The editors hope that their volume will provide a middle ground between technophilia and technophobia, and thereby "extend the range and vocabulary of patient knowledge and agency" (p. 3). However, several of the essays in the volume, especially those by Stabile, Hartouni, and Naismith, focus exclusively on representations of the body created by medicine and the mainstream media and do not consider how patients react to these images. Other essays provide a more balanced view of the tension between medical control and client agency. Ella Shobat, for example, provides a heartening view of how endometriosis sufferers can use new diagnostic and treatment technologies to their advantage. Michael Brub and Janet Lyon likewise suggest that it is possible to be Foucauldian about the treatment of the mentally retarded in the past while at the same time being optimistic about finding solutions that will help their son and other children with Down Syndrome.
Although this book is not meant to be a work of history, some essays could have benefited from a more nuanced view of the history of women and health. Shobat, for example, attempts to find "submerged" examples of endometriosis in the nineteenth century by examining representations of "nervous, ailing women" presented in advertisements for Lydia Pinkham's Vegetable Compound. Not only does she erroneously impose a modern medical category on a condition that may or may not have been endometriosis, she also blames evil male doctors for failing to "discover" the disease earlier. In contrast, Stacie Colwell, the only contributor trained in history, provides a more complex picture of the variety of perspectives on venereal disease control held by public health reformers in the early twentieth century.
As a whole, The Visible Woman raises some provocative questions about the assumptions underlying contemporary science and medicine. The contributors are particularly critical of claims that medical and scientific imaging systems such as X-rays, ultrasound, and MRI offer completely objective, value-free images of the "natural" world. Although they agree that "a new technology, theoretical perspective, or scientific initiative may make material phenomena visible in ways that are exciting, useful, or more humane," they also argue that "visibility is itself a claim that must be carefully examined." The book could have used a subtitle that more accurately describes all of the essays in the volume. Nevertheless the editors have succeeded in their endeavor to "illuminate unseen connections" between medical technologies and dominant power structures (p. 3).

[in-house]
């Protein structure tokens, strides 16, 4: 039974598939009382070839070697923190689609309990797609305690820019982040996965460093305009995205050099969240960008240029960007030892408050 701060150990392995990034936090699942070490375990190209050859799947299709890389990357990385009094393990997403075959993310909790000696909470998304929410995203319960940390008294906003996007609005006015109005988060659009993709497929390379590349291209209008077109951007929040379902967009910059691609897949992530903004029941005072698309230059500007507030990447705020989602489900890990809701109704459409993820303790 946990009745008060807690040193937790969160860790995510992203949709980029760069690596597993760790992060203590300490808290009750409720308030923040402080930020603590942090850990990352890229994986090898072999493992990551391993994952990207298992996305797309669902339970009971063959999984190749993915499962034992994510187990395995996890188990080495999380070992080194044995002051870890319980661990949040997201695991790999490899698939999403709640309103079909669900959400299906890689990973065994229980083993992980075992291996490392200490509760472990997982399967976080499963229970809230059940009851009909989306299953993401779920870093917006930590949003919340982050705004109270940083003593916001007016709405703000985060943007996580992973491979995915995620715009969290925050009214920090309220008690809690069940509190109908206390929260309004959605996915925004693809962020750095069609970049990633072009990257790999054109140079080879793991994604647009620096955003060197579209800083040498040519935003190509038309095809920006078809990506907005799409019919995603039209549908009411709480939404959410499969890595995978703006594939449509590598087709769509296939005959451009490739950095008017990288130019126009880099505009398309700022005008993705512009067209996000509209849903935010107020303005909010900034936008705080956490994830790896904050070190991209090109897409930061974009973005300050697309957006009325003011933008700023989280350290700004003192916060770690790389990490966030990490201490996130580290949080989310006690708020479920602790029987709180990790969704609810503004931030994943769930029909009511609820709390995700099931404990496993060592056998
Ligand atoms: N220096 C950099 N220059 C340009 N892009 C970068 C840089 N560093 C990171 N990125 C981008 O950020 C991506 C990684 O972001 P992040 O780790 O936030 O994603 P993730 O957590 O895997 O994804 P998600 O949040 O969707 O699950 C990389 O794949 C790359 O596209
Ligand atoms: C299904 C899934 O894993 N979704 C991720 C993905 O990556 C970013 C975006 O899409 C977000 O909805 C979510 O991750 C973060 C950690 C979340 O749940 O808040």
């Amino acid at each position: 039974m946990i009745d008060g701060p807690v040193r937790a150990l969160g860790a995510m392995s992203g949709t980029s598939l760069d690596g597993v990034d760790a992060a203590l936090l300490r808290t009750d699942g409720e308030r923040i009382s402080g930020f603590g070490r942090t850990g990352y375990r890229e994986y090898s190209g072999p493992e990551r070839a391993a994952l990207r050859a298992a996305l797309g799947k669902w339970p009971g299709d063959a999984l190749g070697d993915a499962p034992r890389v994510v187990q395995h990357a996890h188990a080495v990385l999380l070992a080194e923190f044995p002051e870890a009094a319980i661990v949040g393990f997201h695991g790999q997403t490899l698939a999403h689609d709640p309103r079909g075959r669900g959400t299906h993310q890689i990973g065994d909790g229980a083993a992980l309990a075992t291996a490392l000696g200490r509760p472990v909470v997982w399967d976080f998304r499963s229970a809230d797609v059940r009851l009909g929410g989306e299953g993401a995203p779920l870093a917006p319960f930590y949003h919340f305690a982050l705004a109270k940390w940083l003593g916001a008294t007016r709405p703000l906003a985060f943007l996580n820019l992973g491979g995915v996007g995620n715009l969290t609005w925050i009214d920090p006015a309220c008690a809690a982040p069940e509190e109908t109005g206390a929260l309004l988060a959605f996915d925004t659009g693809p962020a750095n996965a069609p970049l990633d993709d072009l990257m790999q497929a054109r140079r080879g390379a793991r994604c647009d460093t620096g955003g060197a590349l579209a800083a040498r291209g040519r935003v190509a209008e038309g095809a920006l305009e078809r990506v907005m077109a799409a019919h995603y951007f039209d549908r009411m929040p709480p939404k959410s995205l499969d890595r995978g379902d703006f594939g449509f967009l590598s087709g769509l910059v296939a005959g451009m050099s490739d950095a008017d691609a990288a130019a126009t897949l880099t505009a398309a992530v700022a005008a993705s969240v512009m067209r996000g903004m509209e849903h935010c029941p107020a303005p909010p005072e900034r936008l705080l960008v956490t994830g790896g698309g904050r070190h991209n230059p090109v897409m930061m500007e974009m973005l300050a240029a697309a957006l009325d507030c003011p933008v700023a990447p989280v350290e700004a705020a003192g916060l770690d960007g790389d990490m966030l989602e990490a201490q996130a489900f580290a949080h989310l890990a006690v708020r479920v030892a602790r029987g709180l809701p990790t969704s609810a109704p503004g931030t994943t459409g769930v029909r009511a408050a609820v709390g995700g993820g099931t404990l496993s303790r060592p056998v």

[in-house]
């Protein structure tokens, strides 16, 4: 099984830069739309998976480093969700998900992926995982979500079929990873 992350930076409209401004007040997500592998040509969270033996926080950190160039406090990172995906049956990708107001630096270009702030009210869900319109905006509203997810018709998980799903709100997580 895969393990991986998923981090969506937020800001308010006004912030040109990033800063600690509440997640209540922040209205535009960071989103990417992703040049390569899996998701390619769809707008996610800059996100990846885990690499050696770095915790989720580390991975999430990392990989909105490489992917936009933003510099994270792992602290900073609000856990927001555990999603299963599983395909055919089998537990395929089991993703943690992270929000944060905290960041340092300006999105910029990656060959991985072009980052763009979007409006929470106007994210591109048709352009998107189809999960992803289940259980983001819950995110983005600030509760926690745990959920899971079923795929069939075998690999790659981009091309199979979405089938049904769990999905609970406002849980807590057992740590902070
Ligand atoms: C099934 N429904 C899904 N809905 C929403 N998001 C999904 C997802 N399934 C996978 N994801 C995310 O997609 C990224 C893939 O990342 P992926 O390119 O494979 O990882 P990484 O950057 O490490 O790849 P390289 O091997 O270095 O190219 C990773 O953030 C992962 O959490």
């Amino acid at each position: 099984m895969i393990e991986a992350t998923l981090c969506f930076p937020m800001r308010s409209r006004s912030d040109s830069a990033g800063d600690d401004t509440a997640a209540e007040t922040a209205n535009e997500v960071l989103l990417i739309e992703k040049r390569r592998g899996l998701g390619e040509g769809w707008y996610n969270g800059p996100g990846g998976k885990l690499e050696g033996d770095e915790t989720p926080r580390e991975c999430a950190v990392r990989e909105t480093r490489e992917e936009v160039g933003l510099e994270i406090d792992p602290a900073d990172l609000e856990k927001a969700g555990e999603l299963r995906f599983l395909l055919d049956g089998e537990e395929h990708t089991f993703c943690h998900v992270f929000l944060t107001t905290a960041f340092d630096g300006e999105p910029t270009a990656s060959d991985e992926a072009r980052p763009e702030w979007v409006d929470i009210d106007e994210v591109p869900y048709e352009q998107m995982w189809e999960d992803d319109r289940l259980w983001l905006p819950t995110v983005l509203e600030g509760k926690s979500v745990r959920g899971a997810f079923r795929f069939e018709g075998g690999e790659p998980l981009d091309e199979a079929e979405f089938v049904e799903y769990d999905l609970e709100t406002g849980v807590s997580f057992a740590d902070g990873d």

. Eileen Nechas and Denise Foley, Unequal Treatment: What You Don't Know About How Women are Mistreated by the Medical Community (New York: Simon and Schuster, 1994).
. A good overview of this literature can be found in the essays collected in Rima Apple, ed., Women, Health and Medicine in America: A Historical Handbook (New Brunswick, NJ: Rutgers University Press, 1990).
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Heather Munro Prescott. Review of Treichler, Paula A.; Cartwright, Lisa; Penley, Constance, eds., The Visible Woman: Imaging Technologies, Gender, and Science.